rapom

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About rapom

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  • Birthday 02/10/1968

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  1. I daily drive mine to work (64 Riviera) when the weather is good. I have an Electric choke also and it works great. Drove it to work today (40 degrees) and had no problems. I can start and go if I want to (which I did today because I was late taking my daughter to school before I go to work) I never ran the stock choke before so I don't know what I'm missing, but the electric one works great.
  2. IrIforfun, thanks for the info. I should have known the problem since it happened to me before in a chevy 350. Lasted about 2 years on that engine until there was to much blowby from the damaged cyl. wall or piston.
  3. My 64 Riviera always has exhibited a deep knock on startup that goes away as it warms up. It lasts about 1 minute. Oil pressure is about 35psi. (You would think it would be the opposite.) This has gone on for over 10,000 miles since I bought it. I think it has 122,000 or 222,000 miles. It's not a light tapping sound, It sounds like a rod knock. Anyway, it hasn't gotten any worst so I keep driving it. Engine is tired but runs great.
  4. It wouldn’t be an easy job. Driveshaft, trans crossmember, and shifter linkage is different. Kickdown is done with a electric switch at the carb that hooks to the trans. That’s off the top of my head. Better to find a 64 or 65. Maybe use a junk 64,65 as a donor car for a clean 63
  5. I bought my 64 Rivieria with a pertronix already installed in it in 2014. 10,000 miles later it is still going strong.
  6. rapom

    AC problem

    Sounds like the electric clutch is bad. You may be able to take it apart and clean the surfaces (rust, dirt) so it engages easier. Sometimes you can adjust the clutch tighter so it will engage easier. Also may be a shim you could remove so it engages easier. Shim would have to be real thin (.002). If it is thick I wouldn't remove it, I would machine it a bit thinner. I have never worked on one (A 6) before but that is my experience working on others.
  7. Yes, I had my 2 1/4" exhaust made up to be as close to the inner wheel well, frame as possible and everything clears. Not sure if a factory system would clear though.
  8. Both front and rear wheels are 15x8's. Added bonus is that the stock hubcaps fit on these rims as well. Plus they have clearance for the rivets on the front drums. Rim's are U.S. Wheel 304's which are currently $61.99 each. On my 64 I had to clearance the front spindle hole a bit to get it on.
  9. I also used coil spring Specialties. I went 2” over stock Very happy with my setup. They made the rear springs a bit stiffer so it don’t sag with a fuel tank of gas and extra passengers in back. When I bought mine it had 3” lowering springs on it. Not my kind of look. But I did drive it a bit and it was horrible. Lots of chassis rubbing on bumps and driveways and a stiff ride. I have 295-55-15’s in the rear and 245-60-15’s in the front with no rubbing. Fronts will rub the inside frame if I crank the wheel all the way.
  10. The functionality is not replicated. You lose the ability to pull in outside air with the vintage air system. Which in theory makes it more efficient. But you still have all the defrost, heat, floor, and vent systems hooked up to the existing vents. Console ductwork system is bypassed in my system but might be used with some creative thinking.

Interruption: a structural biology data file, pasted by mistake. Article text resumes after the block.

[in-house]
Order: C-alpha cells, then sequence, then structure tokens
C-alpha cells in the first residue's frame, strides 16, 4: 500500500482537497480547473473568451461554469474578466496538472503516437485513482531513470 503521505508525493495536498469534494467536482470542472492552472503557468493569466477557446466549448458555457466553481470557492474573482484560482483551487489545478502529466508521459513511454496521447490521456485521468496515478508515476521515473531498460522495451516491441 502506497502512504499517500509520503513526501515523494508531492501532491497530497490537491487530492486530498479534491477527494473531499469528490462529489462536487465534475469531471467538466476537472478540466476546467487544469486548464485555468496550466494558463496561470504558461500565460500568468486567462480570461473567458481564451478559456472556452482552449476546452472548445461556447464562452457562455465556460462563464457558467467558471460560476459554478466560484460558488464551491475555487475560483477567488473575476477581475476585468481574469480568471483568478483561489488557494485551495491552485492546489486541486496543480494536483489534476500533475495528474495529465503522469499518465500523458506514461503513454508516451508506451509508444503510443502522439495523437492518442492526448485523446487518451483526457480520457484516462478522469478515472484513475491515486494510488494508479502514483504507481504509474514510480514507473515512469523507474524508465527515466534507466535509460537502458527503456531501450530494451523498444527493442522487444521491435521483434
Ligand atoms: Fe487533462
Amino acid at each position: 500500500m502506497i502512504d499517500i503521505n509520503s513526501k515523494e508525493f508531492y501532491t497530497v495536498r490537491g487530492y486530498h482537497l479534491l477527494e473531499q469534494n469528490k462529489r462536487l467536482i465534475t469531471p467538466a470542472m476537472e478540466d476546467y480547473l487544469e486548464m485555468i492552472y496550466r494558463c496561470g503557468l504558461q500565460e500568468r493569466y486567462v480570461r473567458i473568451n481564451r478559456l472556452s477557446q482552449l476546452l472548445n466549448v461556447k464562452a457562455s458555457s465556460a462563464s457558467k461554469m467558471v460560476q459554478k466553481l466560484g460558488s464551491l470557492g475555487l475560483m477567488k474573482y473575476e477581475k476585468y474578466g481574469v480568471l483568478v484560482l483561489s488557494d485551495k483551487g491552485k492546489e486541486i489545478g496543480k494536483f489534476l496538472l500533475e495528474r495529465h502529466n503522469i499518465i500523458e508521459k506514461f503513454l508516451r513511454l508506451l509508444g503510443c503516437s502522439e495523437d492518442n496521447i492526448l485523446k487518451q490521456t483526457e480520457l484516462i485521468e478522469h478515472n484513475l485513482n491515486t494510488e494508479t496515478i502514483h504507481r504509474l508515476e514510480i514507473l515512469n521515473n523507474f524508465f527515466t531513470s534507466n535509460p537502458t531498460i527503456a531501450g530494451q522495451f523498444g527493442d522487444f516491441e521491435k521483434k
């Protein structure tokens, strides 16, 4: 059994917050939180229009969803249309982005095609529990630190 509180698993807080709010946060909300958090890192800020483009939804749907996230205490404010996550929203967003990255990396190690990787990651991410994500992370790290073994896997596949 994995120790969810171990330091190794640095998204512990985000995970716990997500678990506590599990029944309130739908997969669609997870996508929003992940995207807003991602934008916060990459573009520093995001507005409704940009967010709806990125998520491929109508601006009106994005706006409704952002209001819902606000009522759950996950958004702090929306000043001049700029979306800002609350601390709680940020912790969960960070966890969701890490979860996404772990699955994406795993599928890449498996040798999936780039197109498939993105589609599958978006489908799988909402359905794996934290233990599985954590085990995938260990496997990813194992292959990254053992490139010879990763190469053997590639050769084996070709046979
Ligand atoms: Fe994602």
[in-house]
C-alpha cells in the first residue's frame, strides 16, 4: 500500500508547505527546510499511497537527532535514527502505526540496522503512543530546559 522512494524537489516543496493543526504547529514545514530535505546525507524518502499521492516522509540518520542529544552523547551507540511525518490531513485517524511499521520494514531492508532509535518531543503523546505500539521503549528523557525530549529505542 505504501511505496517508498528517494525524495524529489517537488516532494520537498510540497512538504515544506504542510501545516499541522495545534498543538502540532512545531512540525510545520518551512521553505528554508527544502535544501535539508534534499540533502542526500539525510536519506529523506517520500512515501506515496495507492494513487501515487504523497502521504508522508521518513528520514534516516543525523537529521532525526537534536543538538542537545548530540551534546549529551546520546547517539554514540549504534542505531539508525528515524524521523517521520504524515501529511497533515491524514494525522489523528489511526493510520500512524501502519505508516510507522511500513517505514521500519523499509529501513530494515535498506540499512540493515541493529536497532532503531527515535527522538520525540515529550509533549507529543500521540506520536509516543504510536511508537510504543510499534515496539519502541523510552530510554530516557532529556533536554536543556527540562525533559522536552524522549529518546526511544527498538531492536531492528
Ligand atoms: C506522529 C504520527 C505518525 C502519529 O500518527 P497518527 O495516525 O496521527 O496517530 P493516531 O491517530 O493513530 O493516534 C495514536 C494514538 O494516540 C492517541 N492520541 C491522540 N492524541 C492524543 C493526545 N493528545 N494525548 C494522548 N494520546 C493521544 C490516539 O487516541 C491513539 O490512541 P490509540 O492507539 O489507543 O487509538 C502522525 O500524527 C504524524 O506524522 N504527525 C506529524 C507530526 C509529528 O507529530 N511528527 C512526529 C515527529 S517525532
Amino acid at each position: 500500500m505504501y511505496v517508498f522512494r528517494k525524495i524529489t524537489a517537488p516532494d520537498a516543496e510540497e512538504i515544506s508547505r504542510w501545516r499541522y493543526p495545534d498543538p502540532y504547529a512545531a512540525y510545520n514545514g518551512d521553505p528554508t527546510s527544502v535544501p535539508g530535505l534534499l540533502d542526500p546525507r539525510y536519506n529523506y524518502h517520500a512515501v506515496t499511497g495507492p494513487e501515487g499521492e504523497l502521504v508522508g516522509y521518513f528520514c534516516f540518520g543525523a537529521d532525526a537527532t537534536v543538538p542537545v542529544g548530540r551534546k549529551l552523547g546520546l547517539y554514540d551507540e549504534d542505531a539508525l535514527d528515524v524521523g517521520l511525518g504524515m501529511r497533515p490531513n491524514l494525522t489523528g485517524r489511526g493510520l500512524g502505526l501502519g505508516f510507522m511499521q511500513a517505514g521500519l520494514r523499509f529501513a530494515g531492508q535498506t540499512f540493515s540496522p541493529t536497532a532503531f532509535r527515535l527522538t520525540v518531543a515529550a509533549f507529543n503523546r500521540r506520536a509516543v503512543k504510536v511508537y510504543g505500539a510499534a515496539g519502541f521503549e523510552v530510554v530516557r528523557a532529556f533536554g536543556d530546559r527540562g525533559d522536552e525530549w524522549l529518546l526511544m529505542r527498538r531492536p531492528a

11. If you install a Vintage air system, everything is under the dash and none of the air box and components on the firewall in the engine compartment are needed. I had to make a large blockoff plate for the firewall. So, your engine compartment wouldn't look stock anyway unless you are leaving that stuff in also. New compressor bolts in the factory front bracket and the rear bracket using a spacer. I know if you do a search you can find an install thread on this forum. It's been a while since I installed the system so I can't remember any part nos. off the top of my head. When I installed mine, I think the underdash unit is the next size down from the biggest.
  12. Those are some old gages. I remember buying a set of those at Farm & Fleet back in the 80's. I used them my Camaro to replace some idiot lights and they worked great. My set came with a volt gage instead of the amp gage you have.
  13. I like to see gages because you get a better feel for your car over time and know if somethings up ahead of time when you are used to seeing them in a particuler spot. I was surprised at the oil pressure difference when I went from 10w-30 to 10w-40. My engine is tired and my idle pressure hot is about 5psi with the 10w-30 and 10psi at 10w-40. Highway was 20psi and is now 29psi with the the 10w-40. Plus I'm always amazed at how much higher my oil pressure is after an oil change. The old oil doesn't smell like gas so there can't be to much gas getting passed the rings. The temp is the most interesting to watch. It hovers around 180 which matches the theromostat 90% of the time. But on hot days with the A/C on it can get close to 195. I have a slow water pump leak and about once a month or every 500 miles I have to top off the radiator. I always know it's getting low when the gage starts swings between 190 and 180 while driving letting me know the coolant is low because the thermostat is cycling. If you get a quality brand of gages you should have no gage problems. Plus I still have all the stock idiot lights hooked up so I have no surprises. But like others have said there are few places for gages in these cars without customizing things.
  14. I used the Stewart warner green line gages because they closely matched the factory instrument gages. Plus I used aluminum gage pods to get the angle right.